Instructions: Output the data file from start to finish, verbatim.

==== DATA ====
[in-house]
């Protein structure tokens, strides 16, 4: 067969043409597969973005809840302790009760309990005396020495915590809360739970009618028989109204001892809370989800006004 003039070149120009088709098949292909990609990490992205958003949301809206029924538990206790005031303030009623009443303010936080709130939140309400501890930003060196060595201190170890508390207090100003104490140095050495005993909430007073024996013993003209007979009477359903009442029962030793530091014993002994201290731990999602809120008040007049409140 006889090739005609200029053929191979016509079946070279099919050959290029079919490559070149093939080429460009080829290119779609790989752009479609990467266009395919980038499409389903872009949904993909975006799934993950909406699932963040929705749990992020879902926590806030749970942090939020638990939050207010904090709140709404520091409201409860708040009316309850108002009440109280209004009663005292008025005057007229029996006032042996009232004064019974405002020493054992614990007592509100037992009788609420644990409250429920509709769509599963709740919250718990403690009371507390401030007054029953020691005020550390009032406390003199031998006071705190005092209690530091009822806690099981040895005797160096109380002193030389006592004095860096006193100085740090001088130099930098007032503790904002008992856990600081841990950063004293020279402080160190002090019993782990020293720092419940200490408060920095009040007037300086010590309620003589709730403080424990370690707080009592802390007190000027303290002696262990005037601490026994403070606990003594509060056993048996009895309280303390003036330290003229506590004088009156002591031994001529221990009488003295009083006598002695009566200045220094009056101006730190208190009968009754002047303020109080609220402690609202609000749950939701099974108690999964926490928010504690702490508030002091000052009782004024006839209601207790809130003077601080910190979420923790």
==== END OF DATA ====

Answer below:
[in-house]
């Protein structure tokens, strides 16, 4: 067969043409597969973005809840302790009760309990005396020495915590809360739970009618028989109204001892809370989800006004 003039070149120009088709098949292909990609990490992205958003949301809206029924538990206790005031303030009623009443303010936080709130939140309400501890930003060196060595201190170890508390207090100003104490140095050495005993909430007073024996013993003209007979009477359903009442029962030793530091014993002994201290731990999602809120008040007049409140 006889090739005609200029053929191979016509079946070279099919050959290029079919490559070149093939080429460009080829290119779609790989752009479609990467266009395919980038499409389903872009949904993909975006799934993950909406699932963040929705749990992020879902926590806030749970942090939020638990939050207010904090709140709404520091409201409860708040009316309850108002009440109280209004009663005292008025005057007229029996006032042996009232004064019974405002020493054992614990007592509100037992009788609420644990409250429920509709769509599963709740919250718990403690009371507390401030007054029953020691005020550390009032406390003199031998006071705190005092209690530091009822806690099981040895005797160096109380002193030389006592004095860096006193100085740090001088130099930098007032503790904002008992856990600081841990950063004293020279402080160190002090019993782990020293720092419940200490408060920095009040007037300086010590309620003589709730403080424990370690707080009592802390007190000027303290002696262990005037601490026994403070606990003594509060056993048996009895309280303390003036330290003229506590004088009156002591031994001529221990009488003295009083006598002695009566200045220094009056101006730190208190009968009754002047303020109080609220402690609202609000749950939701099974108690999964926490928010504690702490508030002091000052009782004024006839209601207790809130003077601080910190979420923790």